It’s the perpetual dilemma of the freelance writer: If you want to write for a living, you have to write the stuff that pays the bills. And more often than not, the fun — or the most fulfilling — stuff doesn’t. Soon enough, you find that you’re always writing to pay the bills, and never finding the time to… just write.

Lara’s book reminded me of why I started writing. And I love it for that.

But it did so much more than that:

  • It got into the nitty-gritty of essay and memoir construction.
  • It reminded me that smaller can be better (at least in terms of the focus of your narrative).
  • It pointed out that a personal story should have a definitive end before you delve into it in your writing (a lesson previously learned from Emerson College professor Kristin Lund… who, coincidentally enough, happened to be a student of Lara’s).
  • It stressed the importance of writing partners and writing groups, making me realize that accountability, above all, was what I was lacking.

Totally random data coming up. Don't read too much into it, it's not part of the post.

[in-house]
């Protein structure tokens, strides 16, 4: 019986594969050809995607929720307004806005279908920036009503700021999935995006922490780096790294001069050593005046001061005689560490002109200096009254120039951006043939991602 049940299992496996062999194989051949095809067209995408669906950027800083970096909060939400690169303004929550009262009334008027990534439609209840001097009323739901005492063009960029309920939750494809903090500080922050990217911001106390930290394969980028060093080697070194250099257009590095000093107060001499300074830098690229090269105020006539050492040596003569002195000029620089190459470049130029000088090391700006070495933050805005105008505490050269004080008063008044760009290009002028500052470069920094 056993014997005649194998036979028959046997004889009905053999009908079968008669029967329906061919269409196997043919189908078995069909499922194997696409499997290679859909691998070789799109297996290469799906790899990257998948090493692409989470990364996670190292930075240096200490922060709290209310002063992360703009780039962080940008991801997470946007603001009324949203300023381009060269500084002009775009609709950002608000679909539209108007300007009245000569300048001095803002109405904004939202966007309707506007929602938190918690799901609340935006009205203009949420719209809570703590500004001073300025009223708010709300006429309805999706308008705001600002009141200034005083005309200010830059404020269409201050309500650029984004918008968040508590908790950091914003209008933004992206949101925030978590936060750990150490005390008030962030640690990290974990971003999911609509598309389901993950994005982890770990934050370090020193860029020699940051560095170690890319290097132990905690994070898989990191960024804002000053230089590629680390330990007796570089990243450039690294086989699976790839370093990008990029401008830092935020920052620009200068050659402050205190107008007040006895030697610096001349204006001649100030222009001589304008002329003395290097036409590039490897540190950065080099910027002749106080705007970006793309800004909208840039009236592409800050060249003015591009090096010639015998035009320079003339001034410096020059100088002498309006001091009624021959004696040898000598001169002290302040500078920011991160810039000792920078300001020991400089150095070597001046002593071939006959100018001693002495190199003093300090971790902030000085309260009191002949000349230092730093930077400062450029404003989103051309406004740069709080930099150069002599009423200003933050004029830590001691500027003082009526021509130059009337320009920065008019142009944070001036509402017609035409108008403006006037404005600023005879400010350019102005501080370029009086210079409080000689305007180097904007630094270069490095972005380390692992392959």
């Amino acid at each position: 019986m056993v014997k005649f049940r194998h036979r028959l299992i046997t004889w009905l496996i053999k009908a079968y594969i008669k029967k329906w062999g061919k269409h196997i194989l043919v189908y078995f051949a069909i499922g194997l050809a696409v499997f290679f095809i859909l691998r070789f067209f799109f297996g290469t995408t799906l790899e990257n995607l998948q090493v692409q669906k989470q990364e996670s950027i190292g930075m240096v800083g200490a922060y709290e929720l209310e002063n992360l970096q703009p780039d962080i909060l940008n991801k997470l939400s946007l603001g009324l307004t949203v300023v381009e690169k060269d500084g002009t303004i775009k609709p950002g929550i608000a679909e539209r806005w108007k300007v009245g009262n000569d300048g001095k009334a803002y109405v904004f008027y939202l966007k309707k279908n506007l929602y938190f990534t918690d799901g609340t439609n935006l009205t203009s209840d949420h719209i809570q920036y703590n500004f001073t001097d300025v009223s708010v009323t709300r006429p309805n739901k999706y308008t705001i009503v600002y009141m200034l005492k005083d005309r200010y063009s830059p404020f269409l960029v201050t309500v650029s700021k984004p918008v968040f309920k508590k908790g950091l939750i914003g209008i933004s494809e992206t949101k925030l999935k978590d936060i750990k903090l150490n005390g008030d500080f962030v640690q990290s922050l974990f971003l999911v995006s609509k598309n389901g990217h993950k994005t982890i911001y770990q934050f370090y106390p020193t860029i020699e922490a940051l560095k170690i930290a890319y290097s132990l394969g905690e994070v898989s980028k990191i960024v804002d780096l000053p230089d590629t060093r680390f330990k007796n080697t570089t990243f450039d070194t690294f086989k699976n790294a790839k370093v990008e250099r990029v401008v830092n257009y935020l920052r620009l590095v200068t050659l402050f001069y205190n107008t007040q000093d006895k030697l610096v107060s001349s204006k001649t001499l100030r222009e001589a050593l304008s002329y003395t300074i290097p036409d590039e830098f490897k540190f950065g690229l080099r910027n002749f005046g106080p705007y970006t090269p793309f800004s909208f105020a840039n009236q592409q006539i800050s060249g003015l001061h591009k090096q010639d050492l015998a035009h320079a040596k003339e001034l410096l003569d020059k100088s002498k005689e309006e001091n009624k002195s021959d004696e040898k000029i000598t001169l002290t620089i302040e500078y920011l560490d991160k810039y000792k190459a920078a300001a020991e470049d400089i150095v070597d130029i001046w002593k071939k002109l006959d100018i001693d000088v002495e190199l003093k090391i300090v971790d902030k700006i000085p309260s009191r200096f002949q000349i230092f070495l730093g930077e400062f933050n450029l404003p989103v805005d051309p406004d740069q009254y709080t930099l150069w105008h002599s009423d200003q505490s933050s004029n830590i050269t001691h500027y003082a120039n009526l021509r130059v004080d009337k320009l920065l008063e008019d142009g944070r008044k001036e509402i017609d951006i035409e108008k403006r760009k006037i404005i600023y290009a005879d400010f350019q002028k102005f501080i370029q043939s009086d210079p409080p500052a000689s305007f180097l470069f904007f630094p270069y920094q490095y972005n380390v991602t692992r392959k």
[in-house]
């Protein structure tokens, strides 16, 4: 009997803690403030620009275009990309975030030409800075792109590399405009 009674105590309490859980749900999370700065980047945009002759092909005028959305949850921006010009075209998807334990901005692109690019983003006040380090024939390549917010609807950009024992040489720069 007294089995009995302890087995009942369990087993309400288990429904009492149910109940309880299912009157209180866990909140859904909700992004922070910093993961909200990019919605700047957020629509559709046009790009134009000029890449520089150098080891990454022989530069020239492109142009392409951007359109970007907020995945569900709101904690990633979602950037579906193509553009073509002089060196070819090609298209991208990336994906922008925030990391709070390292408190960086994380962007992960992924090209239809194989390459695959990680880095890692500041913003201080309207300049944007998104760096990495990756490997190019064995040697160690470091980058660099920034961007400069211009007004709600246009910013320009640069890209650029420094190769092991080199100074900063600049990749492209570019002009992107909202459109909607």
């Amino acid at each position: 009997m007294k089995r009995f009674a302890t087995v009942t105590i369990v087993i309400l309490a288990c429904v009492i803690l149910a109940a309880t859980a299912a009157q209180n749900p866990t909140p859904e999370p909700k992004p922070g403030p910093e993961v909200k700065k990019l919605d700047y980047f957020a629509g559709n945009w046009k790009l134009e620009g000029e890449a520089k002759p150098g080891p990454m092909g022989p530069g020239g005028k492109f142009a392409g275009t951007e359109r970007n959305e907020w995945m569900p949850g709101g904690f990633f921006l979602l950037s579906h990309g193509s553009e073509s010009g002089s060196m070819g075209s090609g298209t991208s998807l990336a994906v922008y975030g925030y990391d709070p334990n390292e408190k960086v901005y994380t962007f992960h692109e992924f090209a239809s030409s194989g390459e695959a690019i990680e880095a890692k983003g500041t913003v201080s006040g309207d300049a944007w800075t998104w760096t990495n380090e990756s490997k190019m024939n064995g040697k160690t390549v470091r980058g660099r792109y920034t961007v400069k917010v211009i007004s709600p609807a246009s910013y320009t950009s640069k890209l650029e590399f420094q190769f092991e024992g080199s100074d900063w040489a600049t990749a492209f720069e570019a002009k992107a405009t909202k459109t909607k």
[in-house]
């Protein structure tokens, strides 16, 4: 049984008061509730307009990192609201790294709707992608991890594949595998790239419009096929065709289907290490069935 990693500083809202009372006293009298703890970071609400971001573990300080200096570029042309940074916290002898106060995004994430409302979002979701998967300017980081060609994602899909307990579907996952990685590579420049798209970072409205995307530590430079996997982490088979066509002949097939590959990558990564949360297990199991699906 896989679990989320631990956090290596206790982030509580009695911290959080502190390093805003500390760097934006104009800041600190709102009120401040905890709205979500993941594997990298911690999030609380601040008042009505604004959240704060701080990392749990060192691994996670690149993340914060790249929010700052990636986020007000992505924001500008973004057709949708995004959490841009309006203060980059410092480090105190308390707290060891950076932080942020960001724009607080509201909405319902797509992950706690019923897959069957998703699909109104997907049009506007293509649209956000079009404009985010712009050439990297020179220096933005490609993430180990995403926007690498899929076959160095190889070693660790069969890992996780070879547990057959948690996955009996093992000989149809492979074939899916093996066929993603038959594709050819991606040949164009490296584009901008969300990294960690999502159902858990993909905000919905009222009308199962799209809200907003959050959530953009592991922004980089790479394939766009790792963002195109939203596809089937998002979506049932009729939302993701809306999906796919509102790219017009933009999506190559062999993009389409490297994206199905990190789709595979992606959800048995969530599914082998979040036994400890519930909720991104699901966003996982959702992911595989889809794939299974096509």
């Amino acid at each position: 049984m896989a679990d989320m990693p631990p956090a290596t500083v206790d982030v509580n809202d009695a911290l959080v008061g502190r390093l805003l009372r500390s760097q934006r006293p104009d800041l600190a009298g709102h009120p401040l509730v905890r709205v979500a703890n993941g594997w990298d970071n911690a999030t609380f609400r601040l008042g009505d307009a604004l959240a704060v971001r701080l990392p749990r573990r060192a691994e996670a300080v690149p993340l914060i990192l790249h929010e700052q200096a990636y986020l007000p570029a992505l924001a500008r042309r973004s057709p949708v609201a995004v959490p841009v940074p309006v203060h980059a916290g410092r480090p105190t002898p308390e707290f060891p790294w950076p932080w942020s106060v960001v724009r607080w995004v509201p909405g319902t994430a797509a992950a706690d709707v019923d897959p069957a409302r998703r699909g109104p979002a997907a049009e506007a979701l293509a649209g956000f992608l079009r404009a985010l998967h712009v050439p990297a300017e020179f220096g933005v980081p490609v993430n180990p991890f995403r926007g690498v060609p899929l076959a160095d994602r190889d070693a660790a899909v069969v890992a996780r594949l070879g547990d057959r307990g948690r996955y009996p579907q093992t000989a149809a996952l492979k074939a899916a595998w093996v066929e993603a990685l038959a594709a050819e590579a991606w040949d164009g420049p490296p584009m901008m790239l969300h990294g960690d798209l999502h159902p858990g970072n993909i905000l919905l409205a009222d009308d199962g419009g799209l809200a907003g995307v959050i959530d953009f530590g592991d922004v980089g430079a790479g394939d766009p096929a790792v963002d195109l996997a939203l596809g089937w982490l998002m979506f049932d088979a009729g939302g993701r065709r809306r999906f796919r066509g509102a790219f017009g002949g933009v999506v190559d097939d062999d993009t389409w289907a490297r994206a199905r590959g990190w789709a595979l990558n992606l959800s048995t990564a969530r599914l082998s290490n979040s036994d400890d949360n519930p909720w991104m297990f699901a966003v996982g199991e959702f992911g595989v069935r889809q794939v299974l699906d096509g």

• It also got down to the business of revising, market research, book proposals, essay submissions, and more.

I want to make out with this book.

Still, I’m not a jealous person. I think you should make out with this book, too. You heard me. Buy it, and snuggle with it in bed. Let it spend the night. Let it remind you what true love is.

But before you do that, tell me:

Which type of writing is your true love? And have you been neglecting it?

Related: Breakneck Book Report: Anne Lamott’s Bird by Bird, Baring It All: Personal Essays Are Tough, Cornering The Market? Or Feeling Cornered?